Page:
See also[edit]

Tororo railway station.

References[edit]

Notes[edit]

  1. ^ "Northern Uganda Railway line opened, expected to serve South Sudan and DRC". Sudan Tribune. 17 September 2013. Retrieved 15 November 2013. 
  2. ^ "THYSSENKRUPP TO HEAD SUDAN-UGANDA PROJECT". Railways Africa. Retrieved 2010-11-09. 
  3. ^ "UGANDA’S NORTHERN LINE REOPENED". Railways Africa. 24 September 2013. Retrieved 4 October 2013. 
  4. ^ a b "NLRI called out to assist at Uganda Railways ferry accident". Lake Rescue East Africa. The National Lake Rescue Institute (NLRI). 
  5. ^ Vision reporters (9 May 2005). "MV Kabalega Crewman narrates ordeal". New Vision. New Vision Printing & Publishing Company Limited. Retrieved 2011-05-24.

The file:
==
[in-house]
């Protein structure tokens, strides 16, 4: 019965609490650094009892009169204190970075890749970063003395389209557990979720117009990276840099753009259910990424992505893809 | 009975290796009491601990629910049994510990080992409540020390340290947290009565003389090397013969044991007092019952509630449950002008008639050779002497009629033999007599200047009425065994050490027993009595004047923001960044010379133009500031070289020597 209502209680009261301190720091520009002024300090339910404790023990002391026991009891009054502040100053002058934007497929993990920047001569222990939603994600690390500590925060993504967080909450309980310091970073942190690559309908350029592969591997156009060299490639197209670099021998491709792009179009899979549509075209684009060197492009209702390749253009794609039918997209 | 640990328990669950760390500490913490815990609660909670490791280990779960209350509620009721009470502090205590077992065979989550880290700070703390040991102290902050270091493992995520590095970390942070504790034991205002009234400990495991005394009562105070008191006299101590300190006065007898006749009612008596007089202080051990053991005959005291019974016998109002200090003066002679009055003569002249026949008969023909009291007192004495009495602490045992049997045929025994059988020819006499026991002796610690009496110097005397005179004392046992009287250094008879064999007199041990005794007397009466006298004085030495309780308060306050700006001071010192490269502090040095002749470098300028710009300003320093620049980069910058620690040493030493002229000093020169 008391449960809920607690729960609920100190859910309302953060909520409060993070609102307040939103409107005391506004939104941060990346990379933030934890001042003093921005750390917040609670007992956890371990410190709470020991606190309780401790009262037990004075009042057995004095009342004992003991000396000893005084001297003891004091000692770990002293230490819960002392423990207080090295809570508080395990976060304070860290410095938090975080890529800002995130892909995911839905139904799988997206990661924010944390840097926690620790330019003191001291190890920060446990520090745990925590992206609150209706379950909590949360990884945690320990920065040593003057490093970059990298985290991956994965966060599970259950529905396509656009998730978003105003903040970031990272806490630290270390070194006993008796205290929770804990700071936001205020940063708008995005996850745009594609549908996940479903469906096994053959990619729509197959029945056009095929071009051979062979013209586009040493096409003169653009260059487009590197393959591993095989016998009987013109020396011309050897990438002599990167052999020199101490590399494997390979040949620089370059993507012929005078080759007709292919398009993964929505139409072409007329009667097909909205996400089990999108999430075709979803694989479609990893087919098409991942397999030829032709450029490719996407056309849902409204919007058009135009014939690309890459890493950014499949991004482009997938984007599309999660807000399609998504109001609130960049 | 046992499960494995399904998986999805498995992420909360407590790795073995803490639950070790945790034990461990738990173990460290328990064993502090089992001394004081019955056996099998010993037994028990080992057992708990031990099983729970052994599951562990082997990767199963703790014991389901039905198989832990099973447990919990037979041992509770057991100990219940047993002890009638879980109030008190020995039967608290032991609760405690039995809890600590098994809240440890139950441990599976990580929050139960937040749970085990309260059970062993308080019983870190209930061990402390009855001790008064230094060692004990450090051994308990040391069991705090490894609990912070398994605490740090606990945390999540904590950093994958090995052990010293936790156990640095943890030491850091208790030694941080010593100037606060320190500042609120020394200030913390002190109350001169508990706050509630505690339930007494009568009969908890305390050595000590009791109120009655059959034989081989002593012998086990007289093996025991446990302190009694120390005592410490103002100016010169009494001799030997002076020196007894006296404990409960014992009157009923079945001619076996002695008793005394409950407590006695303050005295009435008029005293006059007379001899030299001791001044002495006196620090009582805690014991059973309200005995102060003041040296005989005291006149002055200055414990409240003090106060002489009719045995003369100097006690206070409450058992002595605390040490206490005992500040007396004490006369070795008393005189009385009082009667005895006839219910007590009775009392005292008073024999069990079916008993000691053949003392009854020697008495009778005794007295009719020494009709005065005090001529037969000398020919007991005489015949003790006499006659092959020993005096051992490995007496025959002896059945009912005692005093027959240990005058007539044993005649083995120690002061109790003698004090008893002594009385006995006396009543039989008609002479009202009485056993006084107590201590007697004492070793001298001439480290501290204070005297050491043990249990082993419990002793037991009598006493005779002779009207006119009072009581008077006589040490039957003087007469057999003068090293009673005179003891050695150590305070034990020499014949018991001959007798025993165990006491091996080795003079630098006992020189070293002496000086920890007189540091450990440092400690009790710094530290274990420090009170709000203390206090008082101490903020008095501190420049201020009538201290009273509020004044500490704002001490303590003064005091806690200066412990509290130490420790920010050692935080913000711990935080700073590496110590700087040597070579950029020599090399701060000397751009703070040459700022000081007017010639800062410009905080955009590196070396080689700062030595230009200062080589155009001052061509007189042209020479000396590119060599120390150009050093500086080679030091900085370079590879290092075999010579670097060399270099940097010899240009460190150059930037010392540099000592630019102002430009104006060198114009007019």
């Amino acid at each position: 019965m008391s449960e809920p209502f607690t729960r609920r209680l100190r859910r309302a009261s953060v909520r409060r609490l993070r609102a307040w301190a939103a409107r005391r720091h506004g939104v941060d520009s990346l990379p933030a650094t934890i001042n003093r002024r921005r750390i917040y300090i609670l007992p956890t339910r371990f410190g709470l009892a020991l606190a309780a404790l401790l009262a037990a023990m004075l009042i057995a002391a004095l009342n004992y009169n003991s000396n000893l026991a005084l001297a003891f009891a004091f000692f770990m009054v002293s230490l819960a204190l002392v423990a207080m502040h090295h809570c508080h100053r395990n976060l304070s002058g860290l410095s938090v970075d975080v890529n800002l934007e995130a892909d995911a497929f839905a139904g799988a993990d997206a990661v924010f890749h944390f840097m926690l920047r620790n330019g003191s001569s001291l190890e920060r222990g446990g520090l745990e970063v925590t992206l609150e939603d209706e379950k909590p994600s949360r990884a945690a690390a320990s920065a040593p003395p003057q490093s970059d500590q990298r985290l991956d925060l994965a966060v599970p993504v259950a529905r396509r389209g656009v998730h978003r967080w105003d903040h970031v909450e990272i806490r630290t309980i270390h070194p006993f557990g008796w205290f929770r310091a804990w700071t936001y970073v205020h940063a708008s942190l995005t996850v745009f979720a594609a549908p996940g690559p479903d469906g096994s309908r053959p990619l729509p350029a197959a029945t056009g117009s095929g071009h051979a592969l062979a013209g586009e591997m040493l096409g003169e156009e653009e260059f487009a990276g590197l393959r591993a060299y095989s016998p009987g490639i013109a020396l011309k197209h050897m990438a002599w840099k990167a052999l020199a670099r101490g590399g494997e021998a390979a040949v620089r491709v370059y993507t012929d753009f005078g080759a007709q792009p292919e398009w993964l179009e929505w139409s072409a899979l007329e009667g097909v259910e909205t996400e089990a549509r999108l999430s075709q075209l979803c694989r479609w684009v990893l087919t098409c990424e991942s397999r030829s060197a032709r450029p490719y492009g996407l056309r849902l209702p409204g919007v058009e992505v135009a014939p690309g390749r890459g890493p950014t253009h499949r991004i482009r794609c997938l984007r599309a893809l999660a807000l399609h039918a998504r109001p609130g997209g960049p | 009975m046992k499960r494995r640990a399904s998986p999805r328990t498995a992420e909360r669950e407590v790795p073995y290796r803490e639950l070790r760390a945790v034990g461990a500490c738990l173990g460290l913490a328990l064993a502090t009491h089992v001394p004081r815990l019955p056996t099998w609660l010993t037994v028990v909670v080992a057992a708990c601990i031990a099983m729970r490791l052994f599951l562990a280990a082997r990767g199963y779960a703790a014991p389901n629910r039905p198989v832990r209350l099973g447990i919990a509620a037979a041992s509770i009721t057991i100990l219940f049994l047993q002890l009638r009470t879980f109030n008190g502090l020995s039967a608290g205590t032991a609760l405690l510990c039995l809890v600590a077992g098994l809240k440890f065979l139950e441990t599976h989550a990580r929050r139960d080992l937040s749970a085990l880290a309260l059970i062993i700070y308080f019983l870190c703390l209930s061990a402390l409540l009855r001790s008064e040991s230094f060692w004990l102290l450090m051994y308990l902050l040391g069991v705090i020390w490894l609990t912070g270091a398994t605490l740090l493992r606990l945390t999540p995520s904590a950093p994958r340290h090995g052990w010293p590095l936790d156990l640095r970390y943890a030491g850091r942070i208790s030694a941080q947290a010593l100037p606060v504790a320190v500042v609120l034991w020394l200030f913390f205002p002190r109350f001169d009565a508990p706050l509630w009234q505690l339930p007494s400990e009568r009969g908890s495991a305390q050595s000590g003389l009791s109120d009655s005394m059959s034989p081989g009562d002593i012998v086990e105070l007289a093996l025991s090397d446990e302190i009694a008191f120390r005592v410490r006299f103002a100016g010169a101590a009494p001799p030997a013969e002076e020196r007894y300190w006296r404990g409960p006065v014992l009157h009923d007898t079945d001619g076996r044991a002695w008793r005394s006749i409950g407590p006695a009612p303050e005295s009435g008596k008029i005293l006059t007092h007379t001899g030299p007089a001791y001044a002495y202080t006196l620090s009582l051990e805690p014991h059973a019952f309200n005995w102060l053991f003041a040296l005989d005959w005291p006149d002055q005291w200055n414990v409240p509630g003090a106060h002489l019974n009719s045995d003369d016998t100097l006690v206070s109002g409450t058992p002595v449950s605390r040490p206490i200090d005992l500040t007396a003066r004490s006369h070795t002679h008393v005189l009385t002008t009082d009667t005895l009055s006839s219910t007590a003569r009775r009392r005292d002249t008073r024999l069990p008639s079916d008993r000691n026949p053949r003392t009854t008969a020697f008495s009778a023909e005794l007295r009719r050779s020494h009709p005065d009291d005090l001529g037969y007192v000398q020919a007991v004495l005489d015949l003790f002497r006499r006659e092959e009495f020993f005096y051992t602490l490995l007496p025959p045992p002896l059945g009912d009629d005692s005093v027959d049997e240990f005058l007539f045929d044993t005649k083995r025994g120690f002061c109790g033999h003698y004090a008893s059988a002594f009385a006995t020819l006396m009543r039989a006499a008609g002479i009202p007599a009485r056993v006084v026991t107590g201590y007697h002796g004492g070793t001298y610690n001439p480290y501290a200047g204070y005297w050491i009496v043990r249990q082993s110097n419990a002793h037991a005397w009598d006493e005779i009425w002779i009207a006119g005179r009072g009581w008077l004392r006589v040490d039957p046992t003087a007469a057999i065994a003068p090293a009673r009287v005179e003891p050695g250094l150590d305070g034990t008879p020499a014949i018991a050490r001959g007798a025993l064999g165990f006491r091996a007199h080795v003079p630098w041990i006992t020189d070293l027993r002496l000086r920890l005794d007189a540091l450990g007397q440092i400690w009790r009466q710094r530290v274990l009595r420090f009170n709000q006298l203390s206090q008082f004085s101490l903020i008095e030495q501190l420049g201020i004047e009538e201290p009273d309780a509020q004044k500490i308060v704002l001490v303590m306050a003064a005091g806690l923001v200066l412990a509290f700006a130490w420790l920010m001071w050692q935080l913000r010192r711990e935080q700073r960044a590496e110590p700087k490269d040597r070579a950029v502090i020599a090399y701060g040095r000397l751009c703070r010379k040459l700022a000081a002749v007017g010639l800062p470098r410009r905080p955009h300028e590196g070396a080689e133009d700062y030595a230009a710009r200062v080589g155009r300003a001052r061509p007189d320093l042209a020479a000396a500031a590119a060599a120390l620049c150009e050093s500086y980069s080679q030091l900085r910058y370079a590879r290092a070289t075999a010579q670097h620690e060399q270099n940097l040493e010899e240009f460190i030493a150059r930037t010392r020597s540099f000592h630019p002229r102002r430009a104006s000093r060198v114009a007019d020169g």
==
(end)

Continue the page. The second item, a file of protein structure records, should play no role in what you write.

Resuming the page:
6. ^ Biryabarema, Elias (30 May 2008). "Uganda: Gov't Set to Replace Sunken MV Kabalega". Daily Monitor. Monitor Publications Limited. Retrieved 2011-05-24. 
  7. ^ a b c "Sunken MV Kabalega Ship May not be Replaced Soon Says Government". Uganda Radio Network. 30 May 2008. Retrieved 2011-05-24. 
  8. ^ "Uganda: Government to Repair Grounded Ships". The Standard. 29 October 2009. Retrieved 2011-05-17. 
  9. ^ Background information
  10. ^ Postponed Take-over, accessed 31 July 2006
  11. ^ "SA Firm gets "Lunatic Express" railway, accessed 12-18-2006
  12. ^ Speedy, Blair (10 October 2008). "Toll to manage Kenya-Uganda railway". The Australian. Retrieved 11 October 2008. 
  13. ^ Albert Ahabwe. Kenya: Railway Transport Also Paralysed. African Business Week (Kampala), 11 February 2008, accessed 2/13/2008

Further reading[edit]

  • Robinson, Neil (2009). World Rail Atlas and Historical Summary. Volume 7: North, East and Central Africa. Barnsley, UK: World Rail Atlas Ltd. ISBN 978-954-92184-3-5. 

External links[edit]

Media related to Rail transport in Uganda at Wikimedia Commons